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Immunological comparison of DNA vaccination using two delivery systems against canine leishmaniasis

Shahbazi, Mehdi, Zahedifard, Farnaz, Saljoughian, Noushin, Doroud, Delaram, Jamshidi, Shahram, Mahdavi, Niousha, Shirian, Sadegh, Daneshbod, Yahya, Hamid Zarkesh-Esfahani, Sayyed, Papadopoulou, Barbara, Rafati, Sima
Veterinary parasitology 2015 v.212 no.3-4 pp. 130-139
DNA, Leishmania donovani, Leishmania infantum, antigens, cysteine proteinases, delayed hypersensitivity, dog diseases, dogs, electroporation, humans, immune response, immunoglobulin G, interferon-gamma, interleukin-10, nanoparticles, parasites, recombinant vaccines, tumor necrosis factor-alpha, vaccination, vaccine development, visceral leishmaniasis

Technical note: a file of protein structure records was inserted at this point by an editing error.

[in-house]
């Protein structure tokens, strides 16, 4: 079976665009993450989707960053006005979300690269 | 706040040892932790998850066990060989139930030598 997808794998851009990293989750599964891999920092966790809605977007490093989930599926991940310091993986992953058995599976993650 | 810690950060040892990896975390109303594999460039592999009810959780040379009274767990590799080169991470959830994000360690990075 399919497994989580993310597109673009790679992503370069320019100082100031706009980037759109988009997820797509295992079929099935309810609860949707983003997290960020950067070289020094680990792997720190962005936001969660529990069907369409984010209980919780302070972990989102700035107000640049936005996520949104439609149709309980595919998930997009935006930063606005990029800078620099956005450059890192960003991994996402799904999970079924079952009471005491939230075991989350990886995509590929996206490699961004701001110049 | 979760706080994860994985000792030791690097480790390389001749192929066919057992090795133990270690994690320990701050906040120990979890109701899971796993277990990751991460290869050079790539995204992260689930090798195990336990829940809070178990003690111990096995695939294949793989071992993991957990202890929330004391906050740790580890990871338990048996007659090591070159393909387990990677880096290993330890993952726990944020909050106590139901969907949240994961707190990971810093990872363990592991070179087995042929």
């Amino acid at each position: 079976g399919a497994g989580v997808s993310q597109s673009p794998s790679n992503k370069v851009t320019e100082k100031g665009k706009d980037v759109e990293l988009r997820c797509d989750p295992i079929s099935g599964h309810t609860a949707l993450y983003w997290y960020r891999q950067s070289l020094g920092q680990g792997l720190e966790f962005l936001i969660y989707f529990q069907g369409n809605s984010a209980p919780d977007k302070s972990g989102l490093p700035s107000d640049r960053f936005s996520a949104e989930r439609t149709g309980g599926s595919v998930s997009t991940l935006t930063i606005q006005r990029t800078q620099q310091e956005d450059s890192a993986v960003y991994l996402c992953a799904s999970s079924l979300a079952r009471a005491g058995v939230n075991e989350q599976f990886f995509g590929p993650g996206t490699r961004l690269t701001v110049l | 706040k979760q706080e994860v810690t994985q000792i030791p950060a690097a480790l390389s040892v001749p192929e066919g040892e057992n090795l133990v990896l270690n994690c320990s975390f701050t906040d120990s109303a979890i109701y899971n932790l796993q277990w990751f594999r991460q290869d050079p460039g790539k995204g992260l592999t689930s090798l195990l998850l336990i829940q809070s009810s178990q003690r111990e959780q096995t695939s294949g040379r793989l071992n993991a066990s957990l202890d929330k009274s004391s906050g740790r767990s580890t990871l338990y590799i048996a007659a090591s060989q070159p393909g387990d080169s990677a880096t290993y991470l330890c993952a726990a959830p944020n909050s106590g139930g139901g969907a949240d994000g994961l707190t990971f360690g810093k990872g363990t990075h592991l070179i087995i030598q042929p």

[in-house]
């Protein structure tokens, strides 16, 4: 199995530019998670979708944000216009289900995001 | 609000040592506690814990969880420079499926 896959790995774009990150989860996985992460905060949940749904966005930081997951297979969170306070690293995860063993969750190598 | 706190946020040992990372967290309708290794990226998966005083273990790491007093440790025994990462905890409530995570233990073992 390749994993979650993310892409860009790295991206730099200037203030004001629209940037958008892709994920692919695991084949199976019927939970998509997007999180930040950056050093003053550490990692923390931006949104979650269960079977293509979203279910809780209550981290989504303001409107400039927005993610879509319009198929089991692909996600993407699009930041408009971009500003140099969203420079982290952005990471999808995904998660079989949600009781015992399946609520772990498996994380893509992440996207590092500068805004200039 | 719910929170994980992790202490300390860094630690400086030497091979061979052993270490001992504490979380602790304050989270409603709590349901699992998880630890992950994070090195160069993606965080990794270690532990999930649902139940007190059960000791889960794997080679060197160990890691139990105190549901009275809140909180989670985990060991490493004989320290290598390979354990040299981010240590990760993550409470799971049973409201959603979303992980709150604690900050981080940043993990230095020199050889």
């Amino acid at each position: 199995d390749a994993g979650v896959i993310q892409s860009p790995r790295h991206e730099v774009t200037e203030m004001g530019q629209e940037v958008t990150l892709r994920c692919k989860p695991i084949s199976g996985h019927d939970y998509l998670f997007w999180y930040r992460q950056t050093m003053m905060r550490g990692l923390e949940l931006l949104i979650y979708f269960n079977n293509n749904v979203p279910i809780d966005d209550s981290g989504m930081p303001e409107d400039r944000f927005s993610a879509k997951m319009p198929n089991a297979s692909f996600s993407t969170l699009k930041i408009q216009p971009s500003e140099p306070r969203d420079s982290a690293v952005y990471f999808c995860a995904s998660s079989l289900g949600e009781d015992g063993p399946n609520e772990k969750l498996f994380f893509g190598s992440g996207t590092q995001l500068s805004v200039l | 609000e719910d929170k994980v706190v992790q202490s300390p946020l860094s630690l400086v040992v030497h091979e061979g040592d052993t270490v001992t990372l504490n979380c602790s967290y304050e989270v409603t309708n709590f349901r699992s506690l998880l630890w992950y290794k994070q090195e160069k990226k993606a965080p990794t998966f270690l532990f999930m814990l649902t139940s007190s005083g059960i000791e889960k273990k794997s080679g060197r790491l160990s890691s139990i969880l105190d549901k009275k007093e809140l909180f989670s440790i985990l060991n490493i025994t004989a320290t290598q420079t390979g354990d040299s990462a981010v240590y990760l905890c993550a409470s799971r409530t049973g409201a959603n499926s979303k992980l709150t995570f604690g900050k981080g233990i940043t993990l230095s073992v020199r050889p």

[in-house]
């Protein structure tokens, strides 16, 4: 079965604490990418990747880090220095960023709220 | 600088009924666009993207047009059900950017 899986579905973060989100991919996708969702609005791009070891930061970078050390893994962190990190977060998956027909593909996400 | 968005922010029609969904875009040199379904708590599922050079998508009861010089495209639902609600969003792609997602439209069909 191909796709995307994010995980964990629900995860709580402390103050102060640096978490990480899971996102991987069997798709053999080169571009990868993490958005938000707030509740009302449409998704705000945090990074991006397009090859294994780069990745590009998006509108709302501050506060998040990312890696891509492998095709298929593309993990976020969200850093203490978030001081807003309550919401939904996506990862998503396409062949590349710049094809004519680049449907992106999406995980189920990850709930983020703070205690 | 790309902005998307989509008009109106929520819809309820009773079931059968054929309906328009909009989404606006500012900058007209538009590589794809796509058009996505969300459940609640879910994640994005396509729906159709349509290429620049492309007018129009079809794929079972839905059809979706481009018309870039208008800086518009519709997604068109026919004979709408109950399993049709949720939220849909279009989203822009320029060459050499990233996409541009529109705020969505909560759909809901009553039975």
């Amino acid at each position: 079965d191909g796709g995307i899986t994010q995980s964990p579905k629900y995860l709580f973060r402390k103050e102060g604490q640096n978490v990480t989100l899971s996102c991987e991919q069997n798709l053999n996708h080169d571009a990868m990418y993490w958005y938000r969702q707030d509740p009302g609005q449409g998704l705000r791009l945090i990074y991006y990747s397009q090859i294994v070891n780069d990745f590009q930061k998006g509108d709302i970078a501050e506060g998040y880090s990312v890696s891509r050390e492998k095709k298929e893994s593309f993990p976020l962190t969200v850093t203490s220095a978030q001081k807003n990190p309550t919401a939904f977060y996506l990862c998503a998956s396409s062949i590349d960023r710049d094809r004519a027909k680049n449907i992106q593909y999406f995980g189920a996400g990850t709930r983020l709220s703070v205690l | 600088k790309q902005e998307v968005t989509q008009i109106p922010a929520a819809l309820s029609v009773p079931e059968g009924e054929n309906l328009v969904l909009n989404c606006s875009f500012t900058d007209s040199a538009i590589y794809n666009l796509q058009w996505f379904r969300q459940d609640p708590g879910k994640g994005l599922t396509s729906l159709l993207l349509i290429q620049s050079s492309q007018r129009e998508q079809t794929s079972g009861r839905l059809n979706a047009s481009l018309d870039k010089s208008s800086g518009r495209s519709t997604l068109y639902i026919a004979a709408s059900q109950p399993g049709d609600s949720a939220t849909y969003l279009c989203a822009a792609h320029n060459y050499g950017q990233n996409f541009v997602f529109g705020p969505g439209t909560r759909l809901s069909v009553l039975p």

Visceral leishmaniasis (VL) is a fatal disease caused by the intracellular protozoan parasite Leishmania infantum. Dogs are the primary reservoirs of this parasite, and vaccination of dogs could be an effective method to reduce its transfer to humans. In order to develop a vaccine against VL (apart from the choice of immunogenic candidate antigens), it is necessary to use an appropriate delivery system to promote a proper antigen-specific immune response. In this study, we compared two vaccine delivery systems, namely electroporation and cationic solid–lipid nanoparticle (cSLN) formulation, to administer a DNA vaccine containing the Leishmania donovani A2 antigen, and L. infantum cysteine proteinases of type I (CPA) and II (CPB) without its unusual C-terminal extension. The protective potencies of these two vaccine delivery systems were evaluated against L. infantum challenge in outbred dogs. Our results show that the administration of pcDNA-A2-CPA-CPB−CTEGFP vaccine as a prime-boost by either electroporation or cSLN formulation protects the dogs against L. infantum infection. Partial protection in vaccinated dogs is associated with significantly (p<0.05) higher levels of IgG2, IFN-γ, and TNF-α and with low levels of IgG1 and IL-10 as compared to the control group. Protection was also correlated with a low parasite burden and a strong delayed-type hypersensitivity (DTH) response. This study demonstrates that both electroporation and cSLN formulation can be used as efficient vaccine delivery systems against visceral leishmaniasis.